If you visit your GP complaining of fatigue, restlessness and general malaise, they will invariably scribble four letters in your records – TATT, which stands for Tired All The Time.
It’s a feeling many of us know and according to a study by the British Sleep Society, sleep disturbances have affected a substantial proportion of the population during lockdown, with 69% of people reporting a change in their sleep pattern, while 46% admitted to feeling sleepier than before the pandemic hit.
It’s a widespread phenomenon that’s been described by experts as “coronasomnia”, but why are so many of us lying awake at night?
Dr Lizzie Hill, who works at the Sleep and Circadian Neuroscience Institute at the University of Oxford, says it’s only natural that both the length and quality of our sleep has been effected.
She explained: “Insomnia is a normal reaction to times of stress, so in this very prolonged stressful situation, a lot of people who were good sleepers may have experienced problems getting to sleep and staying asleep.
“A lot of people are also having very vivid dreams or nightmares, which again, is a normal reaction to processing emotionally charged situations.
“People have been under huge amounts of stress, which can affect mental health, and there’s a very clear bi-directional relationship between sleep and mental health.
“If people are sleeping poorly, it will affect their mental health, while the stress and the anxiety that comes with the pandemic also affects people’s sleep.
“So, there’s really complex relationships going on that, for some people, will be very hard to unpick.”
While the mental health implications of worrying about infection rates and hospital admissions can have an impact on our sleep, Dr Hill also says any change to our daily routine can mean our body doesn’t know when it’s time to rest.
So, although working from home may have meant enjoying a lie-in, that’s not always a good thing for our overall sleep patterns.
“Some people have found that there are positive benefits to not having the daily commute, but that has also meant a blurring of the lines between home life and work life,” explained Dr Hill, who also works with the British Sleep Society.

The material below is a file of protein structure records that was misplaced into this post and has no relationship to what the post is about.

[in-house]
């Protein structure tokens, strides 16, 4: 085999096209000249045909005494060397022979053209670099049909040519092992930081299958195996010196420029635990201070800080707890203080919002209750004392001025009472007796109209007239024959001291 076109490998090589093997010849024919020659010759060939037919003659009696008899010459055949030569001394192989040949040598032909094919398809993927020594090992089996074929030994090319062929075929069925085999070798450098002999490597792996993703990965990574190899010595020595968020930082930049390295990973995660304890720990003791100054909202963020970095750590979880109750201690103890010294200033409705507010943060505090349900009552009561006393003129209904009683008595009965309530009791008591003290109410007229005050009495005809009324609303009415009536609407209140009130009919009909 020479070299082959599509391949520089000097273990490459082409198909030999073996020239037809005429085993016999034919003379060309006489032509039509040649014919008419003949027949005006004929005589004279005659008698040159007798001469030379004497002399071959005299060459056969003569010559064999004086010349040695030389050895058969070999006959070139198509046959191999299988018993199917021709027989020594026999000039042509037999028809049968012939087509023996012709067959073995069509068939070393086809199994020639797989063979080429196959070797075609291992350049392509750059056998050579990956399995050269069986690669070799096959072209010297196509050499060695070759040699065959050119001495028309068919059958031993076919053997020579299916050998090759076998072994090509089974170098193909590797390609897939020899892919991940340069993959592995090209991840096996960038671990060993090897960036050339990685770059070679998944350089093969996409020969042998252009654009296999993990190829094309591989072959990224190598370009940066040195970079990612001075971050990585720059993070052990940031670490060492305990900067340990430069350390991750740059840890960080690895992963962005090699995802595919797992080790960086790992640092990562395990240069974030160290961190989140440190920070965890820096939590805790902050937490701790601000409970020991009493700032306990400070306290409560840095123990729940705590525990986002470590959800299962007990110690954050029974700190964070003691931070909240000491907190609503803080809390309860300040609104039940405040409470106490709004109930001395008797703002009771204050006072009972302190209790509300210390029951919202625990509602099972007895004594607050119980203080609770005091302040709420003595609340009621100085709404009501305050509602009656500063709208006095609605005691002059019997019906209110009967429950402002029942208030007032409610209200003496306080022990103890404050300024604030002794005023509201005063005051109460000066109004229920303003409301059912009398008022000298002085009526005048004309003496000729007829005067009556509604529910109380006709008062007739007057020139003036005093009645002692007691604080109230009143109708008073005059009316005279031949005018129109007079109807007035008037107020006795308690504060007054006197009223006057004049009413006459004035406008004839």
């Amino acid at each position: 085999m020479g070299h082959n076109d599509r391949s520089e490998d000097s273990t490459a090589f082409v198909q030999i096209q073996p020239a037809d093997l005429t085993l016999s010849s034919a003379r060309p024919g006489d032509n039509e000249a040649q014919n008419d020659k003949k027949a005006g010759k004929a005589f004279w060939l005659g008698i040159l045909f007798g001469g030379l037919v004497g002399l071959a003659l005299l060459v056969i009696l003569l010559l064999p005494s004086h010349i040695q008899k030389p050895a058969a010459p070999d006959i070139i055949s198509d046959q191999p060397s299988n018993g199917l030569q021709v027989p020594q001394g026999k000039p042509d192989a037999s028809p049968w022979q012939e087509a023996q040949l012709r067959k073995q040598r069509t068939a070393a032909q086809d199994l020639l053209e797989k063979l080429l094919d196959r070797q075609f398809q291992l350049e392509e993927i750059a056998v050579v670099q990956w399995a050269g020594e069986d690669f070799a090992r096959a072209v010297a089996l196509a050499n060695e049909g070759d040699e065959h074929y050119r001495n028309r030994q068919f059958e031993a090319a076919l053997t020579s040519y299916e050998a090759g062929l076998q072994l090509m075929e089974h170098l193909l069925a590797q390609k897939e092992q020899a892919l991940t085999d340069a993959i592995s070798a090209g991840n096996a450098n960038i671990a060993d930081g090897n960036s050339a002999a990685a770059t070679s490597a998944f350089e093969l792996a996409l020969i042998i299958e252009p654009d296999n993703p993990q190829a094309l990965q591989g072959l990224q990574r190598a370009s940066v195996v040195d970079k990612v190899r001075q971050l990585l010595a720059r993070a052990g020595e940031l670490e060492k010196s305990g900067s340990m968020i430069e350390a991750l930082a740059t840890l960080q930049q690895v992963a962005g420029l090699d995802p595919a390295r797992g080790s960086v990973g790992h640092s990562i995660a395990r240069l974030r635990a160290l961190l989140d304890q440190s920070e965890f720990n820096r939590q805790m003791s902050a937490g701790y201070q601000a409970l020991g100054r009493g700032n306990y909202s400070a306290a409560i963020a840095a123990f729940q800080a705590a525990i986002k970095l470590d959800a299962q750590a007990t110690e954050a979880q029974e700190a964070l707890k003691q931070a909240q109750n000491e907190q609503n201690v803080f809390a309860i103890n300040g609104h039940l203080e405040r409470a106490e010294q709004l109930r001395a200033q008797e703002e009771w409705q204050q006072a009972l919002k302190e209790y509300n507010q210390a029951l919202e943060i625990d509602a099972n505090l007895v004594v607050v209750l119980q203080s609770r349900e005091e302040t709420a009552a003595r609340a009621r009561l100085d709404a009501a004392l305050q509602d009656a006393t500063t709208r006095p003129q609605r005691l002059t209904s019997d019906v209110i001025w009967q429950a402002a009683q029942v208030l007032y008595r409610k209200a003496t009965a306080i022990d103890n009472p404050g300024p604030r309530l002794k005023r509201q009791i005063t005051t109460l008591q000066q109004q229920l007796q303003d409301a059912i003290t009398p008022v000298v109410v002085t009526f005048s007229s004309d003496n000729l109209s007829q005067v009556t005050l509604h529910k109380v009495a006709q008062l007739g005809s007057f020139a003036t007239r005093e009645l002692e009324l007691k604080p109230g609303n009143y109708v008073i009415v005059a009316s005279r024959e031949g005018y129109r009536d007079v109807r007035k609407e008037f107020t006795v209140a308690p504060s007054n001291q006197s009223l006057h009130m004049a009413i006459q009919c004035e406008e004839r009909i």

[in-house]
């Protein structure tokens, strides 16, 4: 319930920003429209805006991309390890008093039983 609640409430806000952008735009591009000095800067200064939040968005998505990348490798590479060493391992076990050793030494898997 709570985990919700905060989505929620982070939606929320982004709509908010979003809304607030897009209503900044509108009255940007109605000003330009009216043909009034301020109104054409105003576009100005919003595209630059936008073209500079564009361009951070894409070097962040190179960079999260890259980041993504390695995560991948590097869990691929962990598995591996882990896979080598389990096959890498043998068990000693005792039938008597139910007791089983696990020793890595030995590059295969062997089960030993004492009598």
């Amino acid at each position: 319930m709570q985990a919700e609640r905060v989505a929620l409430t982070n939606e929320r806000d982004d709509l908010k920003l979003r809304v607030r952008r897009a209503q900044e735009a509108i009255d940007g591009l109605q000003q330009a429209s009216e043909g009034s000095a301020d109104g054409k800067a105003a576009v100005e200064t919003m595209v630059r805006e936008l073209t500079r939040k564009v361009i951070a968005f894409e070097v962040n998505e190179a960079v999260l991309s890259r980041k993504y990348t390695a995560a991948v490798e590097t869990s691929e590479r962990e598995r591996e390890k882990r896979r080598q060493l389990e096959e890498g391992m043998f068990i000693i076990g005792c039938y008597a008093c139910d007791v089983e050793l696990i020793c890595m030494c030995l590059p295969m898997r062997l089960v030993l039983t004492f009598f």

“Add to that the fact that some people with children have also had to start home schooling on top, and there’s this triple whammy that’s impacting our sleep.
“There’s the concept of people who are a ‘morning’ type or ‘evening’ type and, to a certain extent, working from home plays to that a little bit more – you don’t have, for example, evening types trying to get up really early in the morning or morning types struggling in the afternoon. There’s been a little bit more flexibility.
“However, what will be quite challenging for people is the move towards a more hybrid model of working post-pandemic.
“For example, people might be going back to the office but only for two or three days a week. We always advise having a regular bedtime and rise time, but if some days you have a commute of an hour and a half each way, and some days you don’t, that can be quite challenging.”
She continued: “With even very short-term minor changes, for instance when the clocks change, there are some people who adapt to that within a day while others will be knocked out for weeks and weeks as they try to get back into a pattern.
“So, getting back into a routine after the pandemic will vary from person to person.”
If you are finding yourself counting sheep at bedtime, Dr Hill says there are a range of “sleep hygiene” practices that can help, including avoiding screens and devices for around an hour before sleeping, setting a regular bedtime and morning alarm, and getting enough sunlight during the day.
She explained: “So much of our sleep-wake cycle is controlled by light and dark, and if you’re not getting daylight during the day, it’s very difficult for your brain to adjust.
“Going to bed when you’re sleepy, is something that people quite often overlook, too. If you find you’re lying awake in bed for any length of time, get up and do something fairly non stimulating until you feel sleepy and then go back to bed.
“That way you are strengthening the link between the bed being somewhere where you’re asleep, rather than awake.”
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